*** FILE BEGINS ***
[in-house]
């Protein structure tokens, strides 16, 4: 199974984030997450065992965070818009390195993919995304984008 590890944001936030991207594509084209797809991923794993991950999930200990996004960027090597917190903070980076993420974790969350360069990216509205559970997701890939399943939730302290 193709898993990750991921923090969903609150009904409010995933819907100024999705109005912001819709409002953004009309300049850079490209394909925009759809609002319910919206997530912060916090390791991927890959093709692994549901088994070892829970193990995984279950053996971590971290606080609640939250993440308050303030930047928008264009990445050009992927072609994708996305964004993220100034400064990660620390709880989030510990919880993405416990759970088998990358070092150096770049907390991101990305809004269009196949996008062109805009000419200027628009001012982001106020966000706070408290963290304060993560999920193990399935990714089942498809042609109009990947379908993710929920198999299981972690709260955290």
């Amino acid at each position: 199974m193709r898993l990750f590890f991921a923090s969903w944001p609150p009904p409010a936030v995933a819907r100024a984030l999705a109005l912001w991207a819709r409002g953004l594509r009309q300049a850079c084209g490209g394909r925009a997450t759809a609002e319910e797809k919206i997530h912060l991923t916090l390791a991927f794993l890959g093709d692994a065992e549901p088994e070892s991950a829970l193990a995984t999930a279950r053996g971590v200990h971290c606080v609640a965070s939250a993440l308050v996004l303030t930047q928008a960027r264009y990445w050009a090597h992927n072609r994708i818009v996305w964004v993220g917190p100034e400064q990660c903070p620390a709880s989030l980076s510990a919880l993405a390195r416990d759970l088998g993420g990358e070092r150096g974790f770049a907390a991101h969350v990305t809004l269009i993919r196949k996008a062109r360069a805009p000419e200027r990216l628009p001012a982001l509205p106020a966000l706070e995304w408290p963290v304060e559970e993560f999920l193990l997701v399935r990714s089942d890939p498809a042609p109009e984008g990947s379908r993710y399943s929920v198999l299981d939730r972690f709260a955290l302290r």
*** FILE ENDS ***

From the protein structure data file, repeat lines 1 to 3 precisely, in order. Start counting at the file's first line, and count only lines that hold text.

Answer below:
[in-house]
């Protein structure tokens, strides 16, 4: 199974984030997450065992965070818009390195993919995304984008 590890944001936030991207594509084209797809991923794993991950999930200990996004960027090597917190903070980076993420974790969350360069990216509205559970997701890939399943939730302290 193709898993990750991921923090969903609150009904409010995933819907100024999705109005912001819709409002953004009309300049850079490209394909925009759809609002319910919206997530912060916090390791991927890959093709692994549901088994070892829970193990995984279950053996971590971290606080609640939250993440308050303030930047928008264009990445050009992927072609994708996305964004993220100034400064990660620390709880989030510990919880993405416990759970088998990358070092150096770049907390991101990305809004269009196949996008062109805009000419200027628009001012982001106020966000706070408290963290304060993560999920193990399935990714089942498809042609109009990947379908993710929920198999299981972690709260955290």
């Amino acid at each position: 199974m193709r898993l990750f590890f991921a923090s969903w944001p609150p009904p409010a936030v995933a819907r100024a984030l999705a109005l912001w991207a819709r409002g953004l594509r009309q300049a850079c084209g490209g394909r925009a997450t759809a609002e319910e797809k919206i997530h912060l991923t916090l390791a991927f794993l890959g093709d692994a065992e549901p088994e070892s991950a829970l193990a995984t999930a279950r053996g971590v200990h971290c606080v609640a965070s939250a993440l308050v996004l303030t930047q928008a960027r264009y990445w050009a090597h992927n072609r994708i818009v996305w964004v993220g917190p100034e400064q990660c903070p620390a709880s989030l980076s510990a919880l993405a390195r416990d759970l088998g993420g990358e070092r150096g974790f770049a907390a991101h969350v990305t809004l269009i993919r196949k996008a062109r360069a805009p000419e200027r990216l628009p001012a982001l509205p106020a966000l706070e995304w408290p963290v304060e559970e993560f999920l193990l997701v399935r990714s089942d890939p498809a042609p109009e984008g990947s379908r993710y399943s929920v198999l299981d939730r972690f709260a955290l302290r």